Enough of this tiresome matter!
Theology can and should do no more than advise the Church.
It would be as well for the Church, of course, if it would occasionally ask seriously for the advice of theologians, and if it would then listen to it no less seriously. In this matter of infant baptism, our advice has not been sought, and there is only the faintest hope that it will be heeded.
This advice cannot be that in its baptismal practice the Church should continue with a supposedly good conscience on the way which was entered in hoary antiquity and which has been obstinately pursued through all the vicissitudes of history. Theology cannot say to the Church that if it continues on this way it is acting in obedience and may thus have a good conscience. It cannot share with the Church the responsibility which the Church has taken on itself by introducing this practice, and which it constantly takes on itself by maintaining it. This practice is profoundly irregular. It is true that through the centuries and up to our own time the Church has not been destroyed by it (any more than by corrupt preaching or so many other corruptions). But it would be most dangerous-of all arguments for infant baptism this is the worst -to appeal to the fact, or to rely on it, that this practice will not harm it in the future. In the history of Israel the patience of God manifests its greatness and therewith also its limits in certain great judgments and disasters which were made unavoidable by the obstinacy of Israel. There can be no guarantee that a Church which is only too faithful to its ancient errors will for ever escape these.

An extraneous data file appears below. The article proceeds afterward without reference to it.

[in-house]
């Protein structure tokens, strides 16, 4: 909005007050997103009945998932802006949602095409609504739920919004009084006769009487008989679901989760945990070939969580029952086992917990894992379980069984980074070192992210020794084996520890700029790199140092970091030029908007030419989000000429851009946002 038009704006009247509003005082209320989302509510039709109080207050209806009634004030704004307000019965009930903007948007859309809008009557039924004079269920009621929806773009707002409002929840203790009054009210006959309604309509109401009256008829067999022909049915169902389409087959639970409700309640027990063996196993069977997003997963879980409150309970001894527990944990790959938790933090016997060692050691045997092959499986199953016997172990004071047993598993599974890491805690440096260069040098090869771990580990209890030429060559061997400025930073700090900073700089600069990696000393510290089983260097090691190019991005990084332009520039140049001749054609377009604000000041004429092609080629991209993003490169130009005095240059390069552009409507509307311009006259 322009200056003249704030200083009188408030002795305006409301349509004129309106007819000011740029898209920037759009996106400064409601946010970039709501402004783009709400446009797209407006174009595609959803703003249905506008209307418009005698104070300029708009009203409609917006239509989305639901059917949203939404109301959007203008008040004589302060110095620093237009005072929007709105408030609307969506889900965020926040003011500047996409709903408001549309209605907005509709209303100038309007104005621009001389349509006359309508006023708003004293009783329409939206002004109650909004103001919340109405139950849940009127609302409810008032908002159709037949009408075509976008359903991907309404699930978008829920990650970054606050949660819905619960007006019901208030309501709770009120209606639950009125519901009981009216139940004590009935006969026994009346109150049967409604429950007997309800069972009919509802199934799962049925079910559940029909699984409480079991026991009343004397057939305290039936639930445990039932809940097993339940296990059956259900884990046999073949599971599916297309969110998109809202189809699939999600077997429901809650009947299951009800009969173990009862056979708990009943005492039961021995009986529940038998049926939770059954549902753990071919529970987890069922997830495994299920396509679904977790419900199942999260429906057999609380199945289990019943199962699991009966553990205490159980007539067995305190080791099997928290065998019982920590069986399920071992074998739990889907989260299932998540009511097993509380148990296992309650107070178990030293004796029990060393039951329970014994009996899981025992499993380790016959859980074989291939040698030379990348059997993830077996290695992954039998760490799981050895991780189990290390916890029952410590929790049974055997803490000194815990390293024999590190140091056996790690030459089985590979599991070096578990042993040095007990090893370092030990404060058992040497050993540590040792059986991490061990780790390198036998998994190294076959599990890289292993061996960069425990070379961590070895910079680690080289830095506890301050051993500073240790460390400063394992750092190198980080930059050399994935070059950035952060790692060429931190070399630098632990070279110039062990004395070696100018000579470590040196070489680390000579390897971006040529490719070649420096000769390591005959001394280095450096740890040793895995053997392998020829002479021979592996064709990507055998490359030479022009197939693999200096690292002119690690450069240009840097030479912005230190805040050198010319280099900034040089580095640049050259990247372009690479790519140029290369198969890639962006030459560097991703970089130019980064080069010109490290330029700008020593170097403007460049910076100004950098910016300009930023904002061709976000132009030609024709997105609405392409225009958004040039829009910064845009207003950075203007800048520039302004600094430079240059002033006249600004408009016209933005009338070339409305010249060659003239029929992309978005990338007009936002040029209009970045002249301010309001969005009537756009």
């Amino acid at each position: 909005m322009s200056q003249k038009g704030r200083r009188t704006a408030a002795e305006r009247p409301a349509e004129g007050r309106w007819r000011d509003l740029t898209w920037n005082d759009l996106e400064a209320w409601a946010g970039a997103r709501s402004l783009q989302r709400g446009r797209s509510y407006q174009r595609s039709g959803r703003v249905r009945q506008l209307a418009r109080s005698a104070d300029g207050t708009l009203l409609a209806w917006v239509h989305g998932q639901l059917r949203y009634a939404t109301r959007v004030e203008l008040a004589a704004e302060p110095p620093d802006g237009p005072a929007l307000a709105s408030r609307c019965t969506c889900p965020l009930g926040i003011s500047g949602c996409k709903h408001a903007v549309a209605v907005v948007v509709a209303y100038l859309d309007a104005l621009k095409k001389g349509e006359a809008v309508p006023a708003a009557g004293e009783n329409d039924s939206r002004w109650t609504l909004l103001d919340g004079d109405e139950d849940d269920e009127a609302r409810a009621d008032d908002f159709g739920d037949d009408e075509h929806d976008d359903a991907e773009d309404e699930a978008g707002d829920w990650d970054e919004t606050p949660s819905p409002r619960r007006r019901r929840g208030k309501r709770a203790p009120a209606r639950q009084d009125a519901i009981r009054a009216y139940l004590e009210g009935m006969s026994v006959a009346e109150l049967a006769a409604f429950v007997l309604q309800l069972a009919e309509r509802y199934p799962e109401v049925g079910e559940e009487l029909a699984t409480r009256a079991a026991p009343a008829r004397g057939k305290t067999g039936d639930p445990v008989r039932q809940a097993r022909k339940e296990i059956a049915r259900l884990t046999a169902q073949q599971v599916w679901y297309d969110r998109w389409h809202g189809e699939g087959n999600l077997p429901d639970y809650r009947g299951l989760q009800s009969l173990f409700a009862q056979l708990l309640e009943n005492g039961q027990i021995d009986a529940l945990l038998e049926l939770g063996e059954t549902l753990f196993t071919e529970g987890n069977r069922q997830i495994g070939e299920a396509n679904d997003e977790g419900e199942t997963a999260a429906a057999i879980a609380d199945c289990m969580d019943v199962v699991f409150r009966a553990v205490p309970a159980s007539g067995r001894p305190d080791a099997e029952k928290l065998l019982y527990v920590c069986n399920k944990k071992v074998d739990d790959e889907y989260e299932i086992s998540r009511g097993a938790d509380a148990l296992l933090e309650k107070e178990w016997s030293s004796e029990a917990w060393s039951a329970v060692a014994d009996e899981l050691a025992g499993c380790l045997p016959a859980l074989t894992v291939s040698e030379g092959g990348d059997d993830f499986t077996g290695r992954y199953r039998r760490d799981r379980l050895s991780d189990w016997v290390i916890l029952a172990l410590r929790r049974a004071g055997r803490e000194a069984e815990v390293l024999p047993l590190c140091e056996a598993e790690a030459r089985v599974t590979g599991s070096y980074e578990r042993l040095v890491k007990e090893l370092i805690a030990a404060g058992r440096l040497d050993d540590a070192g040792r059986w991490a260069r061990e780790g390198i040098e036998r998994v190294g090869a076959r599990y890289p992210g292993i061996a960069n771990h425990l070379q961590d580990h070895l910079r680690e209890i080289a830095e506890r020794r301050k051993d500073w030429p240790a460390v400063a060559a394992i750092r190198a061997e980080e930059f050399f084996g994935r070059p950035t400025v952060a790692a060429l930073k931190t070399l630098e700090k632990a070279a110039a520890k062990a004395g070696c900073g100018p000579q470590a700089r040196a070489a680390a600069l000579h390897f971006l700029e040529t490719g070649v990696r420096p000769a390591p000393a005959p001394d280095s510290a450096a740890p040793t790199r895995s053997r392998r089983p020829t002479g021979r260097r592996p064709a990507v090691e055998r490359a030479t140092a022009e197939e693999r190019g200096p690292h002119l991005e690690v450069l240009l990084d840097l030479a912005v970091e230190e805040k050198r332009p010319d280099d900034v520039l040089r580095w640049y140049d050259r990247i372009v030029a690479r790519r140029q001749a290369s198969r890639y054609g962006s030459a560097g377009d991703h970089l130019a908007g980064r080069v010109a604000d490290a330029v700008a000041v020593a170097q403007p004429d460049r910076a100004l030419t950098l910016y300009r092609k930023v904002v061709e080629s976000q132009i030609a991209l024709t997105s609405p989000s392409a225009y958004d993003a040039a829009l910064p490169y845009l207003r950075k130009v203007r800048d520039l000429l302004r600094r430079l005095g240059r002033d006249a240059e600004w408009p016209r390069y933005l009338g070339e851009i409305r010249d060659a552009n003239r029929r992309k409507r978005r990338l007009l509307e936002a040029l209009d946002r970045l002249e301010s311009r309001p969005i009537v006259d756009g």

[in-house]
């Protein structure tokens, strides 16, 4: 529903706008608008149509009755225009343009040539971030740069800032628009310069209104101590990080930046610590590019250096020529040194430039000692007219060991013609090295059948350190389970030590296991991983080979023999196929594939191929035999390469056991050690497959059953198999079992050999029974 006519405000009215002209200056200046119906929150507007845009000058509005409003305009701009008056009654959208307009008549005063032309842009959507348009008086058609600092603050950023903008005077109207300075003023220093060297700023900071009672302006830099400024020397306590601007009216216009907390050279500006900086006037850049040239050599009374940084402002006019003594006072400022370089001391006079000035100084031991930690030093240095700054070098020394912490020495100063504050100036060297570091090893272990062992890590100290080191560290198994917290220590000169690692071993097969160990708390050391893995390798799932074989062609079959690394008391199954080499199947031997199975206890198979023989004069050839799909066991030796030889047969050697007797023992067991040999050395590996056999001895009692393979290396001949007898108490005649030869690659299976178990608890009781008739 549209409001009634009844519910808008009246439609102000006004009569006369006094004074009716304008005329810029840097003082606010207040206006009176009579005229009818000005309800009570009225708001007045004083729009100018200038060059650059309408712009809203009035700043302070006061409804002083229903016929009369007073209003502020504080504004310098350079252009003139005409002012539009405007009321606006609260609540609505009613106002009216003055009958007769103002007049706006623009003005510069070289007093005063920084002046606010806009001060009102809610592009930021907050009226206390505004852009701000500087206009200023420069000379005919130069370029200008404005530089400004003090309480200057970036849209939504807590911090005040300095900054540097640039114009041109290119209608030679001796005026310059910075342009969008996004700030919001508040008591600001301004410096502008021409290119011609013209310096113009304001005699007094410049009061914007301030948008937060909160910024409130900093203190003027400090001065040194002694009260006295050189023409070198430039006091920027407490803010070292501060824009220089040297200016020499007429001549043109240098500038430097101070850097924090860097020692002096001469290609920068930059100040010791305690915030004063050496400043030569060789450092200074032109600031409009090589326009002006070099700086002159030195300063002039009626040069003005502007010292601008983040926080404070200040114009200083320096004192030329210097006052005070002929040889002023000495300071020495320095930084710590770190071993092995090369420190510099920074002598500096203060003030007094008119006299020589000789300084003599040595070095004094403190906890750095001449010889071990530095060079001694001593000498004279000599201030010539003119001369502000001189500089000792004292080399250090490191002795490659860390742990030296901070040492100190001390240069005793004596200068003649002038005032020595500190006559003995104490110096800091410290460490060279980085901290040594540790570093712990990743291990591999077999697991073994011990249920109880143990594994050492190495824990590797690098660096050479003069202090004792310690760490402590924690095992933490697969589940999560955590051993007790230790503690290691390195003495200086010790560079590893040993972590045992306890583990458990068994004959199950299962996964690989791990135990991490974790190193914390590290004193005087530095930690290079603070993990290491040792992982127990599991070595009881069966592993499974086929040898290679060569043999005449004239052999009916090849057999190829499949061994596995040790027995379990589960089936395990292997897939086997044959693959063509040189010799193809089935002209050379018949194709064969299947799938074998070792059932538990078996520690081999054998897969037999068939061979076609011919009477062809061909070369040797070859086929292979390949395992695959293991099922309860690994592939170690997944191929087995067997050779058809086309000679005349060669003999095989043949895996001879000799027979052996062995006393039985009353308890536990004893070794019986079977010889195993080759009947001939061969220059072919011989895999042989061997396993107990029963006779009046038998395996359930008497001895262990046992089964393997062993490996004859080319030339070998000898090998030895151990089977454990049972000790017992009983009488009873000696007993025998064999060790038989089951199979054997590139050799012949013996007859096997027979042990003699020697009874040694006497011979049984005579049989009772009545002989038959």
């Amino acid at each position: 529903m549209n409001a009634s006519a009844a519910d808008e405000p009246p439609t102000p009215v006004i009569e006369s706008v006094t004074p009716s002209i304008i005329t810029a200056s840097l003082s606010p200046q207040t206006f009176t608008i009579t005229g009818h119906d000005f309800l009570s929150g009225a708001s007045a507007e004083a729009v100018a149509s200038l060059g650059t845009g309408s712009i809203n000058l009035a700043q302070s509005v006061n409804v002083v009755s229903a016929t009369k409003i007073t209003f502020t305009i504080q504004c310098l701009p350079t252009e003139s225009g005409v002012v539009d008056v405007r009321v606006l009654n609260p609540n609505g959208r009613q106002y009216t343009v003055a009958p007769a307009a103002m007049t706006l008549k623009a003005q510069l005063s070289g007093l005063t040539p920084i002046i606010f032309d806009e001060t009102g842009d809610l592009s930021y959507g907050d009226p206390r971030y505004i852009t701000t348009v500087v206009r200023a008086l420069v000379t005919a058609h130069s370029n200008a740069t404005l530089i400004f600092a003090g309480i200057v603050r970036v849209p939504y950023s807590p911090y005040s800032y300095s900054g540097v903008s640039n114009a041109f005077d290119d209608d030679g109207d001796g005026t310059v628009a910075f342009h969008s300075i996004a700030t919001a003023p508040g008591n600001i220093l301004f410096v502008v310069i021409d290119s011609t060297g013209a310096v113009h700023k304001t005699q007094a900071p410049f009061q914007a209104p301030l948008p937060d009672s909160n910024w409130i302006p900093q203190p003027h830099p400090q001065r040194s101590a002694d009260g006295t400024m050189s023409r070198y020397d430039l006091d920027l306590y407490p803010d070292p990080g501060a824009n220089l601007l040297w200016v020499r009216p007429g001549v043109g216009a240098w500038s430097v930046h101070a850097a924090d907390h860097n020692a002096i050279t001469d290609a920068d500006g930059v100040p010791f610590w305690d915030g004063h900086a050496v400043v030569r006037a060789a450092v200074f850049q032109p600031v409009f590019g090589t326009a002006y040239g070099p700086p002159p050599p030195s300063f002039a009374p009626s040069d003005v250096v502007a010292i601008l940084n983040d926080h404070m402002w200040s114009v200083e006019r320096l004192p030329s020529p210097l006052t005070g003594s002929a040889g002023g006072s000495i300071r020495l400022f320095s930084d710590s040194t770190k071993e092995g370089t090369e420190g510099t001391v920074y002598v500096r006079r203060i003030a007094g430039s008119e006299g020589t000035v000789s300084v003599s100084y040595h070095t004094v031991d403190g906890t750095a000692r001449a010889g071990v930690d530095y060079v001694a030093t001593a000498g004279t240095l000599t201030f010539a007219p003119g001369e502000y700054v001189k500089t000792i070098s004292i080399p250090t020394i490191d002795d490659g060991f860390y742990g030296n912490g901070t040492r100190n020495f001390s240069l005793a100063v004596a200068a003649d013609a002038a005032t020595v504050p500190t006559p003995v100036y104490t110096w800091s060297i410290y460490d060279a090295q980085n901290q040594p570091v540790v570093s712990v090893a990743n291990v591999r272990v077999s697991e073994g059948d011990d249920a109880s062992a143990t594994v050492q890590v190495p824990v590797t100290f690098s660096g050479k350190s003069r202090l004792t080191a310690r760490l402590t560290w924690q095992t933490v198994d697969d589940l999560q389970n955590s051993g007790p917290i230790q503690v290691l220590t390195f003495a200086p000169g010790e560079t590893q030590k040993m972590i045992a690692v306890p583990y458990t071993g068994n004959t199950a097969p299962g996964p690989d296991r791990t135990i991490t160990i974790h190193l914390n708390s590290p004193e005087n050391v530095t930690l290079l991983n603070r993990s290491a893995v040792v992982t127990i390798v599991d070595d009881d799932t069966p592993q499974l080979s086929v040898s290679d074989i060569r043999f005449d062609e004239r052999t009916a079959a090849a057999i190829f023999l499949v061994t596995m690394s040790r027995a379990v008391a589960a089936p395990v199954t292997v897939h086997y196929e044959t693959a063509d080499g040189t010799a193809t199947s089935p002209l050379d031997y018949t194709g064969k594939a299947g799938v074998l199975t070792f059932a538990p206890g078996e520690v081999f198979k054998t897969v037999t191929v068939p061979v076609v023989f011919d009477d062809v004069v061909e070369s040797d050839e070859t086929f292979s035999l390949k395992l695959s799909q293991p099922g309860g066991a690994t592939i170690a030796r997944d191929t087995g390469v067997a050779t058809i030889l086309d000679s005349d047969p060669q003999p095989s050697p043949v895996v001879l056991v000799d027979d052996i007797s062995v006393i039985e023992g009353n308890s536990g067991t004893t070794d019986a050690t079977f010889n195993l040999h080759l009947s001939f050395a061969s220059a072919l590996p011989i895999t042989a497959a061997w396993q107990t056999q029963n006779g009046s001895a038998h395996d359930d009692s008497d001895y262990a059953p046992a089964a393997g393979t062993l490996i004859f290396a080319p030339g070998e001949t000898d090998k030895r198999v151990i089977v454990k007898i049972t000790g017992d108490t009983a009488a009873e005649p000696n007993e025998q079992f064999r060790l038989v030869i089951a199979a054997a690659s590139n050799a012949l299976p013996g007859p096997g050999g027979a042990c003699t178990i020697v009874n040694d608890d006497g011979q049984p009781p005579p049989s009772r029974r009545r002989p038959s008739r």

To all concerned: to theologians, for unfortunately even theology has not yet realised by a long way that infant baptism is an ancient ecclesiastical error; to Christian congregations and their pastors; to Church leaders, presbyterial, synodal or episcopal; to all individual Christians, however simple, let it be said that they should see to it whether they can and will continue to bear responsibility for what has become the dominant baptismal practice, whether they might not and must not dare to face up to the wound from which the Church suffers at this genuinely vital point with its many-sided implications, whether they could not and should not undertake measures for its healing which do not bear the character of compromise, and which ought not, therefore, to be the last to call for consideration.
-- Karl Barth [Church Dogmatics IV.4, 'The Foundation of the Christian Life'] --
Now, at the beginning of the Church Dogmatics Barth writes rather beautifully about the ideal of 'theology in service'. The theologian can't help but be inspired by this romantic notion. I know that - for me at least - it's proved helpful in the construction of a theological vocation. And indeed it might well constitute what should be the case, in an ideal world. But (as we know) it's definitely not an 'ideal world' - and here Barth laments (with respect to Infant Baptism especially) that the Church has failed to listen. This is a frustration many theologians share - but are called to shrug off regardless, in our fighting the long defeat. Quite right. It's not as if theologians are always the innocent ones. (Read Helmut Thielicke's Little Exercise for Young Theologians for a deeply challenging description of why the modern Church might choose not to listen.)
Oh, and then there's Barth's stance on Infant Baptism. Well... that's a whole other subject I guess!!